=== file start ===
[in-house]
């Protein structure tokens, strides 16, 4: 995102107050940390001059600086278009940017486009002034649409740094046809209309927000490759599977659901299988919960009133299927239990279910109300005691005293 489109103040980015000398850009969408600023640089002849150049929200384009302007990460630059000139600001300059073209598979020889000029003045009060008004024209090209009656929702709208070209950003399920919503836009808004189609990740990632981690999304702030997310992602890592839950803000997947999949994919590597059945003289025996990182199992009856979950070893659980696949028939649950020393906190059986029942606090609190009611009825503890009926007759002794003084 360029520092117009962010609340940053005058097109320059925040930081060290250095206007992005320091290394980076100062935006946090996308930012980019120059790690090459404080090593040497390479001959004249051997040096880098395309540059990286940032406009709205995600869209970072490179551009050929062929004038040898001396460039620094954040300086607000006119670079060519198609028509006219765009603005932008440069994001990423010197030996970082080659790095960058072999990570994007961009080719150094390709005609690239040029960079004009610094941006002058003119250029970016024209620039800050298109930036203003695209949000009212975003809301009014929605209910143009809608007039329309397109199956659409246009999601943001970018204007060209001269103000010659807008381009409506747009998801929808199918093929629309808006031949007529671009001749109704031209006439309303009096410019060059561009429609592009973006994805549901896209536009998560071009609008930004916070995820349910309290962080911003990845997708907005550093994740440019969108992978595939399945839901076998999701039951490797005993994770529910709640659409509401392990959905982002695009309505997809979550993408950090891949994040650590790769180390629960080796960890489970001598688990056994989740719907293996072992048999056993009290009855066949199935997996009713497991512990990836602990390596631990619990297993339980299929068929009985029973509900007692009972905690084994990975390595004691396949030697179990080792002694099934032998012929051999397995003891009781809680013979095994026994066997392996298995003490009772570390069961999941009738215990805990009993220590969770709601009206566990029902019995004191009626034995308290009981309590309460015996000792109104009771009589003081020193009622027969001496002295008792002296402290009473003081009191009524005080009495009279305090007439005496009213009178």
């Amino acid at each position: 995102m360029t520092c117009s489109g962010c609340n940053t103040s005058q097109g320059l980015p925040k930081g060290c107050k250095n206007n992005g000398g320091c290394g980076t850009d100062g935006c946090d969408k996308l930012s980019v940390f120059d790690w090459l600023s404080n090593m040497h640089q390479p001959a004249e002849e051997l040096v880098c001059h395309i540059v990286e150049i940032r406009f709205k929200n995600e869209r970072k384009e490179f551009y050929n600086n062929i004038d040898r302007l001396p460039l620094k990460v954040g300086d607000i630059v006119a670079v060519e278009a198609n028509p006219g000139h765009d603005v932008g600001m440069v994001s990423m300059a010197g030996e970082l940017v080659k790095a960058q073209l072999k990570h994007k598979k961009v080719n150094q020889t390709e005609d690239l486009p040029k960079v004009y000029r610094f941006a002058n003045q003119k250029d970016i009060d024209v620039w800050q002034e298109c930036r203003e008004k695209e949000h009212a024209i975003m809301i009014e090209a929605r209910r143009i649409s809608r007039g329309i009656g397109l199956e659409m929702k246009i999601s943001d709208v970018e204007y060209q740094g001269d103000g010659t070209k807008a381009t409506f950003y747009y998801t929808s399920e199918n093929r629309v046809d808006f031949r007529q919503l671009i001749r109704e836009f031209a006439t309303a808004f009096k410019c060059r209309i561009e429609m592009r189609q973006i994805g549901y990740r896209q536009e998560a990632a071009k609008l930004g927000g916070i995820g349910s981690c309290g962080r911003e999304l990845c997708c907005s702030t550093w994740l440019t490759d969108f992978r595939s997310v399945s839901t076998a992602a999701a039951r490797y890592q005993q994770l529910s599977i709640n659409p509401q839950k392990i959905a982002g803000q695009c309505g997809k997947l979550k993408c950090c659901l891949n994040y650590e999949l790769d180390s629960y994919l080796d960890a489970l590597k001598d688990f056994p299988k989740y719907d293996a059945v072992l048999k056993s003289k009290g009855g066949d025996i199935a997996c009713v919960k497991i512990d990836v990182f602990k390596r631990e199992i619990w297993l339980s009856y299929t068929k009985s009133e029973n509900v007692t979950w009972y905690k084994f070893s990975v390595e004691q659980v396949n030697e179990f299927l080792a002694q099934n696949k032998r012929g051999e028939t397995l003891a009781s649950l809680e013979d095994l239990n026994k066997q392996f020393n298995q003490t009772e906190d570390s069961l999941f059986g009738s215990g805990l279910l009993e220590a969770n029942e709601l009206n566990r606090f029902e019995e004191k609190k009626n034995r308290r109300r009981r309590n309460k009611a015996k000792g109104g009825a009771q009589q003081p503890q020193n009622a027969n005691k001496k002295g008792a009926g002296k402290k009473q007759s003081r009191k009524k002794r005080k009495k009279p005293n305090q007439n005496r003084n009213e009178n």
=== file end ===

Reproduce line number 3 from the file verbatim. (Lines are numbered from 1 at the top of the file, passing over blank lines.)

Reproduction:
């Amino acid at each position: 995102m360029t520092c117009s489109g962010c609340n940053t103040s005058q097109g320059l980015p925040k930081g060290c107050k250095n206007n992005g000398g320091c290394g980076t850009d100062g935006c946090d969408k996308l930012s980019v940390f120059d790690w090459l600023s404080n090593m040497h640089q390479p001959a004249e002849e051997l040096v880098c001059h395309i540059v990286e150049i940032r406009f709205k929200n995600e869209r970072k384009e490179f551009y050929n600086n062929i004038d040898r302007l001396p460039l620094k990460v954040g300086d607000i630059v006119a670079v060519e278009a198609n028509p006219g000139h765009d603005v932008g600001m440069v994001s990423m300059a010197g030996e970082l940017v080659k790095a960058q073209l072999k990570h994007k598979k961009v080719n150094q020889t390709e005609d690239l486009p040029k960079v004009y000029r610094f941006a002058n003045q003119k250029d970016i009060d024209v620039w800050q002034e298109c930036r203003e008004k695209e949000h009212a024209i975003m809301i009014e090209a929605r209910r143009i649409s809608r007039g329309i009656g397109l199956e659409m929702k246009i999601s943001d709208v970018e204007y060209q740094g001269d103000g010659t070209k807008a381009t409506f950003y747009y998801t929808s399920e199918n093929r629309v046809d808006f031949r007529q919503l671009i001749r109704e836009f031209a006439t309303a808004f009096k410019c060059r209309i561009e429609m592009r189609q973006i994805g549901y990740r896209q536009e998560a990632a071009k609008l930004g927000g916070i995820g349910s981690c309290g962080r911003e999304l990845c997708c907005s702030t550093w994740l440019t490759d969108f992978r595939s997310v399945s839901t076998a992602a999701a039951r490797y890592q005993q994770l529910s599977i709640n659409p509401q839950k392990i959905a982002g803000q695009c309505g997809k997947l979550k993408c950090c659901l891949n994040y650590e999949l790769d180390s629960y994919l080796d960890a489970l590597k001598d688990f056994p299988k989740y719907d293996a059945v072992l048999k056993s003289k009290g009855g066949d025996i199935a997996c009713v919960k497991i512990d990836v990182f602990k390596r631990e199992i619990w297993l339980s009856y299929t068929k009985s009133e029973n509900v007692t979950w009972y905690k084994f070893s990975v390595e004691q659980v396949n030697e179990f299927l080792a002694q099934n696949k032998r012929g051999e028939t397995l003891a009781s649950l809680e013979d095994l239990n026994k066997q392996f020393n298995q003490t009772e906190d570390s069961l999941f059986g009738s215990g805990l279910l009993e220590a969770n029942e709601l009206n566990r606090f029902e019995e004191k609190k009626n034995r308290r109300r009981r309590n309460k009611a015996k000792g109104g009825a009771q009589q003081p503890q020193n009622a027969n005691k001496k002295g008792a009926g002296k402290k009473q007759s003081r009191k009524k002794r005080k009495k009279p005293n305090q007439n005496r003084n009213e009178n």